Pumas - aka Cougar. Mountain Lion


also known as the Cougar or Mountain Lion

A cat native to the Pacific Northwest, they are some of the most active of the feline species especially during the cooler seasons. The largest of the “purring” cats, the puma can entice you with their sweet rumble and chirps. Females in estrus (also known as in heat) make a sound reminiscent to a woman screaming as they call out for a “boyfriend”. It can get pretty noisy in the springtime. Being young predators they are particularly enthralled with bright colored, quick moving objects (for example, small fast paced children). This is why we have signage and reinforcement of “Don’t Run! You Look Like Food!” A play area is provided for the kiddos to get their energy out before visiting the animal exhibit areas.



Hope and Jackson, the brother and sister pair came to us in late 2019 as small cubs. Originally destined for a zoo in New York, frigid weather made the transfer delayed and Cat Tales was contacted regarding possible placement. We were happy to provide them a forever home.

Spotted at birth these siblings have grown into tan adults. Jackson is neutered to prevent sibling breeding and were ultimately separated as adults due to size and seasonal differences. Pumas in the wild are a solitary animal except during breeding season. As adults, Hope and Jackson enjoy having their own spaces. They are some of the most active cats at Cat Tales. Born September 25, 2019


Kachina became part of the Cat Tales family in September 2018.  Kachina is a name relating to a powerful spirit of the Pueblo people. It is undeniable that Kachina is our wild princess.  All her energy and personality has come out fully as she has matured, leaving her a headstrong and cunning puma.  An example of perfect camouflage, she is often hiding in plain sight and goes un-noticed until she springs from the shadows. Her personality flip side is her estrus (heat) cycle. This is when Kachina can be heard loudly calling for a mate. Born July 19, 2018.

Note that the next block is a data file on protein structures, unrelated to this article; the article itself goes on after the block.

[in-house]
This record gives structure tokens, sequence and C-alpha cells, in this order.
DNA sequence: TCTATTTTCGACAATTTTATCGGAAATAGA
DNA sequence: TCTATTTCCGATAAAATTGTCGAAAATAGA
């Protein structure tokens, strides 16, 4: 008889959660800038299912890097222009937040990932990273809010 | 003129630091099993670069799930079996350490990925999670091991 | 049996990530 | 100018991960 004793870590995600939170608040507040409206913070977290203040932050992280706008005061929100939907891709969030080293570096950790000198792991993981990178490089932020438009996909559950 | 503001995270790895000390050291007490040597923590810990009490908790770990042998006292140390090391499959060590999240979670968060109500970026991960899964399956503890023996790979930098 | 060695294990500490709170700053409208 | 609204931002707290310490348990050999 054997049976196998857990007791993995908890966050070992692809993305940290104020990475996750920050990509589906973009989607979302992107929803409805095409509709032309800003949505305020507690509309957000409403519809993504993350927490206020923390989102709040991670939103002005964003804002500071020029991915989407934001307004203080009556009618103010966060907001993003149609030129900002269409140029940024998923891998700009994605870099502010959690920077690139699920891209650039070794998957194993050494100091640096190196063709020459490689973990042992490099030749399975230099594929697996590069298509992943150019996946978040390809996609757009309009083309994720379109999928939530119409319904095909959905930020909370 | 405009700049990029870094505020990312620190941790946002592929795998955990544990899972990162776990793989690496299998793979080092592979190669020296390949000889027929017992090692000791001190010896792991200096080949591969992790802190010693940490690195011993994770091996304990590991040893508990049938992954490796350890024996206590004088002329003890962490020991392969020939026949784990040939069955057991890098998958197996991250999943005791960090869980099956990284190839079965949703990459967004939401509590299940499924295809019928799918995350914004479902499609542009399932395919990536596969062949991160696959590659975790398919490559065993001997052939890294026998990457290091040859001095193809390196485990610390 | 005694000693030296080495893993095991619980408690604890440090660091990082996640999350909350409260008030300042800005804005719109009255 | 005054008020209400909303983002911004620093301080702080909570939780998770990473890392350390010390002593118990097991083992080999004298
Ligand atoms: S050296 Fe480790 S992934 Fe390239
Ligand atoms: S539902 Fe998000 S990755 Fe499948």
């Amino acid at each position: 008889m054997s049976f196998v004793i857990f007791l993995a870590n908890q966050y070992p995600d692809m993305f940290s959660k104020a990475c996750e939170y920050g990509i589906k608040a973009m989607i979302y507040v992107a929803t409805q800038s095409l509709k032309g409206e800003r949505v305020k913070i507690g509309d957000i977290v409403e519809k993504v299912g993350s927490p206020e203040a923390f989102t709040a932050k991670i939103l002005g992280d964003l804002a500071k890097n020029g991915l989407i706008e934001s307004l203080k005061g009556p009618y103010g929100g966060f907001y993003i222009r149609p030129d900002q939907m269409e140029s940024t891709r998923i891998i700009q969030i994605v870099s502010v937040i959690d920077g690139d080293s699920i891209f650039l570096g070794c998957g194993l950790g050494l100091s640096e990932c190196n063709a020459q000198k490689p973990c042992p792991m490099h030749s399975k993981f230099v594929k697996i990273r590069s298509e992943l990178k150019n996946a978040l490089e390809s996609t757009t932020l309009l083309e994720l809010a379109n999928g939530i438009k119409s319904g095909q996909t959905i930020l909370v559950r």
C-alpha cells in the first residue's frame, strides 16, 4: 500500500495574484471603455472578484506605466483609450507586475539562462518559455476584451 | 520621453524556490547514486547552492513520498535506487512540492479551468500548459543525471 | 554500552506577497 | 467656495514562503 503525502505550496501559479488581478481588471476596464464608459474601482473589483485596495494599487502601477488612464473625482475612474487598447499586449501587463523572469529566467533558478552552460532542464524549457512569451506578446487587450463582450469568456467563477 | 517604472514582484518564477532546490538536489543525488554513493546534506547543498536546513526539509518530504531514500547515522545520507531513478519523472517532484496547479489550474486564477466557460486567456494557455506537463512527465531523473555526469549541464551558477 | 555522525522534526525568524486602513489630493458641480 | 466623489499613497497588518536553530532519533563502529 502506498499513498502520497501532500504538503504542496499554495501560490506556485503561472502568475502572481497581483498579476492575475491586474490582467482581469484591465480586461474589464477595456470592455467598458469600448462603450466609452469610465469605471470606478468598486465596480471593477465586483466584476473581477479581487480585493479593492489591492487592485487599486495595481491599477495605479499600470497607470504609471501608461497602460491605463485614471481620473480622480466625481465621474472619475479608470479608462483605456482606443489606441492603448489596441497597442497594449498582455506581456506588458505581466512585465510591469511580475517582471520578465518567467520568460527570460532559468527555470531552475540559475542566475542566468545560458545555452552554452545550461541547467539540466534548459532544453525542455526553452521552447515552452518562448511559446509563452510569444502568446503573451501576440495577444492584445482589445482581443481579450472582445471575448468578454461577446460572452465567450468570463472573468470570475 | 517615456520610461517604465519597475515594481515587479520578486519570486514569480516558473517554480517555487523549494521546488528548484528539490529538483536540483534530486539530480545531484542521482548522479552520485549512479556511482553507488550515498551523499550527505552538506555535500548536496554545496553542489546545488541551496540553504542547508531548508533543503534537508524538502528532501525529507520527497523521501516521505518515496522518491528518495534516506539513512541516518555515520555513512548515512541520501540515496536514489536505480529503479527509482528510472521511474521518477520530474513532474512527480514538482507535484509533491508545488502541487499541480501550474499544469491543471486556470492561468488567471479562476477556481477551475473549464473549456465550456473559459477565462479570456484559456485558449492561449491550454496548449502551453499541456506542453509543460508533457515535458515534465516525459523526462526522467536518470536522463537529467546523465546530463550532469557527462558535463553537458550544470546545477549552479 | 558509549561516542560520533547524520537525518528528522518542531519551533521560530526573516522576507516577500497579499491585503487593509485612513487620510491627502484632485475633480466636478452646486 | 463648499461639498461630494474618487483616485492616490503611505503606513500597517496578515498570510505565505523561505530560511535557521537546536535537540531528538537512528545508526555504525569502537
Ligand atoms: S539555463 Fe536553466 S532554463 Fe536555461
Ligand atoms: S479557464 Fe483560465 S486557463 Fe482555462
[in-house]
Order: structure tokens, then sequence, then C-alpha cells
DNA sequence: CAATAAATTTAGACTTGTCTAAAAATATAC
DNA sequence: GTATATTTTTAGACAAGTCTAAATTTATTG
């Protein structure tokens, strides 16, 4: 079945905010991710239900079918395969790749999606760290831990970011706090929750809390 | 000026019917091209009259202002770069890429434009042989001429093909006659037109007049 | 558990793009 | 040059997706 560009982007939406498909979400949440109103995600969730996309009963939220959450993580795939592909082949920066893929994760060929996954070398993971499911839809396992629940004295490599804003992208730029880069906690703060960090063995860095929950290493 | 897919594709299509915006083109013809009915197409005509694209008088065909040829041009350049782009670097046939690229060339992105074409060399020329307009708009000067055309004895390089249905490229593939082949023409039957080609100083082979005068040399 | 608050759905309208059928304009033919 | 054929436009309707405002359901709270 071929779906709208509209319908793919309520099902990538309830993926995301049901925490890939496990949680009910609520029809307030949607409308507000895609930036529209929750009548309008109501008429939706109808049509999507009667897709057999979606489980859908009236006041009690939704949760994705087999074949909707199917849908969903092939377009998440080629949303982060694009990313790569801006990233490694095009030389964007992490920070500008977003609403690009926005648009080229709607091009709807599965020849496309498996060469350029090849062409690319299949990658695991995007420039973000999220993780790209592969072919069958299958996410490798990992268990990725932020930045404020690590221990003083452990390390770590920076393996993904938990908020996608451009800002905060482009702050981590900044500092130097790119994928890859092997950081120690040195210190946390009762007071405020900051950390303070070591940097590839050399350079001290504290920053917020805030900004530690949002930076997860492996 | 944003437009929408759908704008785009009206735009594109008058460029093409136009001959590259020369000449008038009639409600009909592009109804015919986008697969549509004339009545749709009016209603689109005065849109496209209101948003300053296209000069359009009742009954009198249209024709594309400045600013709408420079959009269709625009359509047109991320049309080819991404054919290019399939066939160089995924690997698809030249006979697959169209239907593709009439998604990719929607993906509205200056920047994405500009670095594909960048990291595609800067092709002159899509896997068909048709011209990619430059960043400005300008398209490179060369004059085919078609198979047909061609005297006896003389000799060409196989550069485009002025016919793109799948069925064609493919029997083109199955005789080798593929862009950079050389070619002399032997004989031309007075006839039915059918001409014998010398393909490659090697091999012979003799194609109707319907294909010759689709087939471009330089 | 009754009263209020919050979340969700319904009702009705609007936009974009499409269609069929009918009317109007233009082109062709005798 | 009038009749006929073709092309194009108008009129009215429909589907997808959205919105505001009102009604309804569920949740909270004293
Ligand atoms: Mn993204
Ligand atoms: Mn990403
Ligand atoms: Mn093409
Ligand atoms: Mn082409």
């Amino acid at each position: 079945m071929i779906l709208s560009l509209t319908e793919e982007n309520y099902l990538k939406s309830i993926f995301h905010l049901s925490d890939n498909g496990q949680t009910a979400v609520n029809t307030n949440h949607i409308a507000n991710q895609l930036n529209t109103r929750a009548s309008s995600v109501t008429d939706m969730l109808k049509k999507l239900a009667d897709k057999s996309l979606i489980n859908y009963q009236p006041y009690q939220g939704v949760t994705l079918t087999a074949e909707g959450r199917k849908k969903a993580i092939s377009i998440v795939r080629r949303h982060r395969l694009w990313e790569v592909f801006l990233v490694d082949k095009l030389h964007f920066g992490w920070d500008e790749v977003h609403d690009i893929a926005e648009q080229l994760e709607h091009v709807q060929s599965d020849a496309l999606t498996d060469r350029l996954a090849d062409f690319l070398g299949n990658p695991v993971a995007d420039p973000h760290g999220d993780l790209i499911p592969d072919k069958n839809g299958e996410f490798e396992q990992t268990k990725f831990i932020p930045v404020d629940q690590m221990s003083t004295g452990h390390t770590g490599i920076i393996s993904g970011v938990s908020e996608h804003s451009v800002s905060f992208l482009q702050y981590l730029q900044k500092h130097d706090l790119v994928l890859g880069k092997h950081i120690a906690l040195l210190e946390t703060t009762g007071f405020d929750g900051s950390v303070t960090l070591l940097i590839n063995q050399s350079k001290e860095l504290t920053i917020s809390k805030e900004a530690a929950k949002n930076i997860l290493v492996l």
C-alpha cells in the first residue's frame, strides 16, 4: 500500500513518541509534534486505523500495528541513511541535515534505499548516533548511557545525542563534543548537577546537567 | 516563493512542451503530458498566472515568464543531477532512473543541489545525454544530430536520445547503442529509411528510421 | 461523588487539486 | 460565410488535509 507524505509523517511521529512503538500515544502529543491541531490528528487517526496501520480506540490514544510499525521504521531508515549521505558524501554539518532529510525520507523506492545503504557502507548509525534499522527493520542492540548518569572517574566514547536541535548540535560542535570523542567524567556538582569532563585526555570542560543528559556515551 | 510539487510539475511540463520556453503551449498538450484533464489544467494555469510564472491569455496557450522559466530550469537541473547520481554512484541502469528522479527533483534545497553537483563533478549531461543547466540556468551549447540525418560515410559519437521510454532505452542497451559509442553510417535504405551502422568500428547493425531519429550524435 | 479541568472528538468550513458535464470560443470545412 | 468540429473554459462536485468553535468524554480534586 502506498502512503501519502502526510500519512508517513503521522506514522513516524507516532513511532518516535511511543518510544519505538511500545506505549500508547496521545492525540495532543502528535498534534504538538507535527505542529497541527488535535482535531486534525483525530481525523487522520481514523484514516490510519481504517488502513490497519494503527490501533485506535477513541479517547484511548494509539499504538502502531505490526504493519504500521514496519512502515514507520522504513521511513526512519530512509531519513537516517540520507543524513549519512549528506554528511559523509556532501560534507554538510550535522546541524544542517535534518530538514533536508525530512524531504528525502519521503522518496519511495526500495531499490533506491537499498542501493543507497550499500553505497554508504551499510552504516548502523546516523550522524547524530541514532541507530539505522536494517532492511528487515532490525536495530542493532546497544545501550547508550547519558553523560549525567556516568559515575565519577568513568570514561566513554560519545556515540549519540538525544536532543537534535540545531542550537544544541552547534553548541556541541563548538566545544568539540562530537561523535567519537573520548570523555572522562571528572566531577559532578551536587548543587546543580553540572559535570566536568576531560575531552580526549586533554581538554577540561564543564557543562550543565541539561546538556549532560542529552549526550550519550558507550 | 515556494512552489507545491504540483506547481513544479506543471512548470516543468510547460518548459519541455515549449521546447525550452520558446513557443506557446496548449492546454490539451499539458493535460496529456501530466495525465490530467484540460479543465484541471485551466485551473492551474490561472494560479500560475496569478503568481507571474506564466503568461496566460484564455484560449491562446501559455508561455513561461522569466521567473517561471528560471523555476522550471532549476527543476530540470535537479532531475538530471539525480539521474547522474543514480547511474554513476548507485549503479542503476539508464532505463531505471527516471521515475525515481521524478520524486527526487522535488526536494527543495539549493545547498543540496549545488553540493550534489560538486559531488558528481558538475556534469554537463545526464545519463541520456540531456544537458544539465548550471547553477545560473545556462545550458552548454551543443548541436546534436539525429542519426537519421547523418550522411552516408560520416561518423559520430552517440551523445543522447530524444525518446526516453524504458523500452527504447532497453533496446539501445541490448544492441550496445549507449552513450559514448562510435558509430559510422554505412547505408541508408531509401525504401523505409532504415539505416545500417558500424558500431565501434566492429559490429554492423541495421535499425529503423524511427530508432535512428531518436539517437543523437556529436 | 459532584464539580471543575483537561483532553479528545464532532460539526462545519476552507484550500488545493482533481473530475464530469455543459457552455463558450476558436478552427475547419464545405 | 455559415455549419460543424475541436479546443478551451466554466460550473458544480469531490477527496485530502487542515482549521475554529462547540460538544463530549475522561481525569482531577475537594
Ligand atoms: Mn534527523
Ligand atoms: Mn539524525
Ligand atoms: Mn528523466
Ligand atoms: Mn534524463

Habitat: Forested and mountainous regions of the Americas;
Lifespan: In the Wild, 8-13 years; In Captivity, 18-20 years;
Diet: Carnivore;
Status: Least concern;

Interesting and little-known facts about pumas;

Pumas are also known as cougars, mountain lions, and panthers.

They are solitary and territorial animals, preferring to hunt and live alone.

Pumas have the largest range of any land mammal in the Western Hemisphere.

Their powerful legs allow them to jump up to 18 feet high and 40 feet in length in a single bound.

Pumas are excellent climbers and can climb trees to escape predators or to find prey.

They have a keen sense of hearing and can detect sounds up to five times better than humans.

Pumas are skilled hunters and can take down prey much larger than themselves, including deer and elk.

Pumas are found throughout North and South America, from the Yukon to Patagonia.

They are considered a "near-threatened" species due to habitat loss and hunting.

Myths and misconceptions:

Myth: Pumas are man-eaters.

Fact: Pumas are generally not a threat to humans and will usually avoid contact with them. Attacks on humans are rare, and when they do occur, they are often the result of the puma feeling threatened or cornered.

Myth: Pumas are nocturnal animals. 

Fact: Pumas are crepuscular, which means they are most active during dawn and dusk. They can also be active during the day and night.

Myth: Pumas are only found in remote wilderness areas. 

Fact: Pumas have adapted to living in urban areas and can be found in suburban areas or even within city limits.

Myth: Pumas are a danger to livestock. 

Fact: While pumas are capable of killing livestock, they typically prey on wild animals such as deer and rabbits. The majority of their diet is made up of wild animals.

Myth: Pumas are a threat to endangered species. 

Fact: Pumas are not a significant threat to endangered species, as they mainly prey on common and abundant species. In fact, they can even help to control populations of overabundant prey species.

Follow this link for more about Pumas

Welcome to Cat Tales Wildlife Center!
  1. About Us
  2. How You Can Help the Animals
  3. Black Bears
  4. Bobcats
  5. Canada Lynx
  6. Coyotes
  7. Red Fox
  8. Arctic Fox
  9. Northern Gray Fox
  10. Pumas - aka Cougar. Mountain Lion
  11. Raccoons
  12. Servals
  13. Bengal Tigers
  14. Siberian Tigers
  15. White Tigers
  16. Wolfdog Hybrids